By Terry Vanderheyden

WASHINGTON, August 2, 2006 ( – The United Nations Population Fund (UNFPA) is targeting Mongolia – the most sparsely populated country in Asia at 2.5 million – with a contraception campaign, a campaign which is being described by one writer as little less than genocide.

Human Events writer and vice president for Communications at the Population Research Institute Joseph D’Agostino calls the UNFPA blitz in Mongolia, which has a dramatically falling birth rate, now at only 2.3 children per woman, as a “kinder, gentler genocide,” comparing it to the one-child war being waged by UNFPA in neighbouring China. According to D’Agostino, 20 years ago the Mongolian birthrate was a much healtherÂ5 childen per woman.

“Just as UNFPA continues its fanatical attempts to reduce childbearing worldwide despite suicidally dropping fertility, and rapid global aging predicted by the UN itself, the agency wants to make sure every nook and cranny of the planet is tainted by its anti-family and anti-child jihad,” writes D’Agostino. “In fact, UNFPA’s attack on Mongolia looks like genocide. Just as UNFPA eagerly assists Communist China’s population control policy that imposes a limit of one or two children on Chinese families, UNFPA is helping to eliminate the Mongolian race and Mongolian culture from the face of the planet.”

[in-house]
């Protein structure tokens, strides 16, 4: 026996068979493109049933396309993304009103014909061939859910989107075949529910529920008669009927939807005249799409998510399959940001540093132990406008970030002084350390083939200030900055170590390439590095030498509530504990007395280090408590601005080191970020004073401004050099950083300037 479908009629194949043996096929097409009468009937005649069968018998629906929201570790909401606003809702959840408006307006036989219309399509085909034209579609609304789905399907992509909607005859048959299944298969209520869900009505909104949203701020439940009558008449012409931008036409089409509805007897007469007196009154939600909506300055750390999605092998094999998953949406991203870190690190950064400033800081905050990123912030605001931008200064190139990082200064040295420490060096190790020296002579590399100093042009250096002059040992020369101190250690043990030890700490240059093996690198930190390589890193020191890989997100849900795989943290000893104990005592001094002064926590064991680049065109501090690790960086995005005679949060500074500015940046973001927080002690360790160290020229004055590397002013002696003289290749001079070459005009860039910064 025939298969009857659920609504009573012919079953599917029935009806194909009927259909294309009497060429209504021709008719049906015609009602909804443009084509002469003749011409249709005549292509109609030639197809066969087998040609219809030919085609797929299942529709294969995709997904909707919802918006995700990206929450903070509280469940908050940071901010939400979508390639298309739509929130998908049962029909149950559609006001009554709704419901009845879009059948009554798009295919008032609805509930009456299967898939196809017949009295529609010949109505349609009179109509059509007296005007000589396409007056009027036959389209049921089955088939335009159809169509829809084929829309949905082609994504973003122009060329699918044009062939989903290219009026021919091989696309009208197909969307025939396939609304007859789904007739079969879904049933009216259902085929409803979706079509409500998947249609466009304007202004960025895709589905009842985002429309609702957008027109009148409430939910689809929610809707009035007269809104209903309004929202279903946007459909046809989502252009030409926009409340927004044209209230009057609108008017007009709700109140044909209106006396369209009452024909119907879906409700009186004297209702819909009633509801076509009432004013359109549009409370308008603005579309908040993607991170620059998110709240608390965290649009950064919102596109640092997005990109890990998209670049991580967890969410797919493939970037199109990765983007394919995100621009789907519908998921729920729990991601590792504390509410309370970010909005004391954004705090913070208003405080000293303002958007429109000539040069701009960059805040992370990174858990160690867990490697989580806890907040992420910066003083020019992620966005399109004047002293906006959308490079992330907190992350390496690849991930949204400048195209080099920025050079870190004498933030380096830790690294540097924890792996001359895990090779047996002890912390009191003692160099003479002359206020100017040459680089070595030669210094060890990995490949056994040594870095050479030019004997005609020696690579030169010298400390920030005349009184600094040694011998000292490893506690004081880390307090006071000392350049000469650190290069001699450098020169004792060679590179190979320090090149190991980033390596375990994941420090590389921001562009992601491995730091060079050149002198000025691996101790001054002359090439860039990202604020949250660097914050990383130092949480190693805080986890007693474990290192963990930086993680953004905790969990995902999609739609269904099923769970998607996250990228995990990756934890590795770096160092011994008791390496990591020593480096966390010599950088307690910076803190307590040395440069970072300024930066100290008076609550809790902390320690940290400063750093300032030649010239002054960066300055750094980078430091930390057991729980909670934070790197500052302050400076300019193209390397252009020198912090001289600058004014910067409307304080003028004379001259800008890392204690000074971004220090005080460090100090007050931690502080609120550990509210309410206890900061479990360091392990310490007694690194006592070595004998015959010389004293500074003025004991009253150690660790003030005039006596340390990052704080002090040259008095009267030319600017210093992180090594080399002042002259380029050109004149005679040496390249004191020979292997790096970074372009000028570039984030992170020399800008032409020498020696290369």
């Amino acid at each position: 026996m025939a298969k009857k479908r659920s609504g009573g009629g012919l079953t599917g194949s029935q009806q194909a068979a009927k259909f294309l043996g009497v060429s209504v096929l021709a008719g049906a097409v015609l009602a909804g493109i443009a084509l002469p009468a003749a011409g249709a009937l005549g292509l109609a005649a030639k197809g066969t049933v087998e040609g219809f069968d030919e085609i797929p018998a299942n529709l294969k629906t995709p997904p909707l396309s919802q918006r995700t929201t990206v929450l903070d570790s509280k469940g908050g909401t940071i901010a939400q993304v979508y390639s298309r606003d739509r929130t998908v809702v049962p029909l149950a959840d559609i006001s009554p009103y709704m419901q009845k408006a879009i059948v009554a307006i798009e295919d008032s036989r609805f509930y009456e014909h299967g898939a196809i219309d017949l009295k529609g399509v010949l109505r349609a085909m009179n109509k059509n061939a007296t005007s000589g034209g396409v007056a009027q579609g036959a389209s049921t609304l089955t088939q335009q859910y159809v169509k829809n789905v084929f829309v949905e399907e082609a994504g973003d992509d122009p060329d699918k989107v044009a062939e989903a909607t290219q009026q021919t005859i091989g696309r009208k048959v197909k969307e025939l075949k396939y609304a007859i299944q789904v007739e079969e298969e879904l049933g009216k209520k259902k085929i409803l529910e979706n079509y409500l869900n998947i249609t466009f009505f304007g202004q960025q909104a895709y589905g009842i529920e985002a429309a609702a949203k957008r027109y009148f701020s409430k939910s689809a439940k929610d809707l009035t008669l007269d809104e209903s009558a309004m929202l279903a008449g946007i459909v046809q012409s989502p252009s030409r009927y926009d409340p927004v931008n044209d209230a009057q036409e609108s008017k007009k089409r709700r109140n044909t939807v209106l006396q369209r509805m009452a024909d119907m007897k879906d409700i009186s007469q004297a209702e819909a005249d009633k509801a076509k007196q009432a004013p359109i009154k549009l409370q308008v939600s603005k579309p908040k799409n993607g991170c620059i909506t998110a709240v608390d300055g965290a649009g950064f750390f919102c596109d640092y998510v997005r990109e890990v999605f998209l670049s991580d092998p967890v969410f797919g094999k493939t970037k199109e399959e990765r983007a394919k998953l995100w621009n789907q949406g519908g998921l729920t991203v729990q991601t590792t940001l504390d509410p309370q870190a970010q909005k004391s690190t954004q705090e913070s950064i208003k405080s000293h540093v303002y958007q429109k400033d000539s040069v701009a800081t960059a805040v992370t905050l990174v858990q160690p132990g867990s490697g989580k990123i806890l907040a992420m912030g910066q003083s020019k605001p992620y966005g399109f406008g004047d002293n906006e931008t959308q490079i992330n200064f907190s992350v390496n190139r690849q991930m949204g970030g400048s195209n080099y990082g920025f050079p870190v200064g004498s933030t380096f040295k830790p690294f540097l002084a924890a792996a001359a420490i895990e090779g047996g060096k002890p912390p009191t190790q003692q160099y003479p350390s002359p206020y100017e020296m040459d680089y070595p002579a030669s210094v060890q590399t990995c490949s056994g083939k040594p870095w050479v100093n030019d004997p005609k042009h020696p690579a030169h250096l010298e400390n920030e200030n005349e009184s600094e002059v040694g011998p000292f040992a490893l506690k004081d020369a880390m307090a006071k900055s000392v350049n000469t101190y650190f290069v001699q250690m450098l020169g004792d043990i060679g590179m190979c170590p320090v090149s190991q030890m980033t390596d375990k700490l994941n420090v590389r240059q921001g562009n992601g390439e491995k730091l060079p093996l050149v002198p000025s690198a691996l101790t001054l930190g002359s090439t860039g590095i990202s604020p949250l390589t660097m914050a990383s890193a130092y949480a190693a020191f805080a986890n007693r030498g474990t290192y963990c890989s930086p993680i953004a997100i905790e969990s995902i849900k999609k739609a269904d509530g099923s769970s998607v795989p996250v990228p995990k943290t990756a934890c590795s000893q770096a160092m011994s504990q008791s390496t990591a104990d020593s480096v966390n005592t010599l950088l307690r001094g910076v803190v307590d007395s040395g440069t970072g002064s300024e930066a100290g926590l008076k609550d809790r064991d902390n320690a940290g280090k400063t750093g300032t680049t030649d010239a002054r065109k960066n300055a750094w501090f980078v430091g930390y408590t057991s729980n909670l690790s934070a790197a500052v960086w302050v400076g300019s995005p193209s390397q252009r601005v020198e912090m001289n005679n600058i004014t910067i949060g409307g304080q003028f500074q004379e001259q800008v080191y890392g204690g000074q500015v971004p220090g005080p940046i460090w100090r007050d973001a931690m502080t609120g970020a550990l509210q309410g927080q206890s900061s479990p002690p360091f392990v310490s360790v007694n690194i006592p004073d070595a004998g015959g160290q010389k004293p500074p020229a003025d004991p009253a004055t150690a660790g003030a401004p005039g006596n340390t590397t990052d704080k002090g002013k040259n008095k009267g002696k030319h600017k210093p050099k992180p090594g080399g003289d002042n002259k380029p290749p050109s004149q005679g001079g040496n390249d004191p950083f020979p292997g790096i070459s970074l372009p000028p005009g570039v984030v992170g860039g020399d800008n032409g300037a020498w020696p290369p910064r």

D’Agostino explains that the country will drop below its replacement birthrate by 2015. “So what is UNFPA doing to help ensure the survival of this small, unique people, the descendants of great conquerors of old such as Genghis and Kublai Khan? Exporting to them feminism, sexual liberation, and contraception, of course.”

D’Agostino writes that the thinly-veiled agenda of the UNFPA is easily deciphered from its web site. An article on UNFPA activity in Mongolia is titled “Young People in Mongolia: Finding Places Where Secrets Are Safe,” and describes how a network of youth centres in and around the capital Ulaanbataar “provides teenagers with a safe space in which to get together, as well as opportunities to learn about, and protect, their reproductive health.” Pro-life advocates who have worked in the UN are painfully aware of the fact that “reproductive health” is a euphemism that most often covers abortion, contraception, and an ideological push for “alternative” lifestyles.

D’Agostino asks: “Is it an exaggeration to consider genocidal UNFPA’s efforts to circumvent families and other traditional Mongolian institutions and push youth into the hedonistic, anti-family culture of sex outside marriage and contraceptive use, when that tiny country’s birthrate is so low and dropping?”

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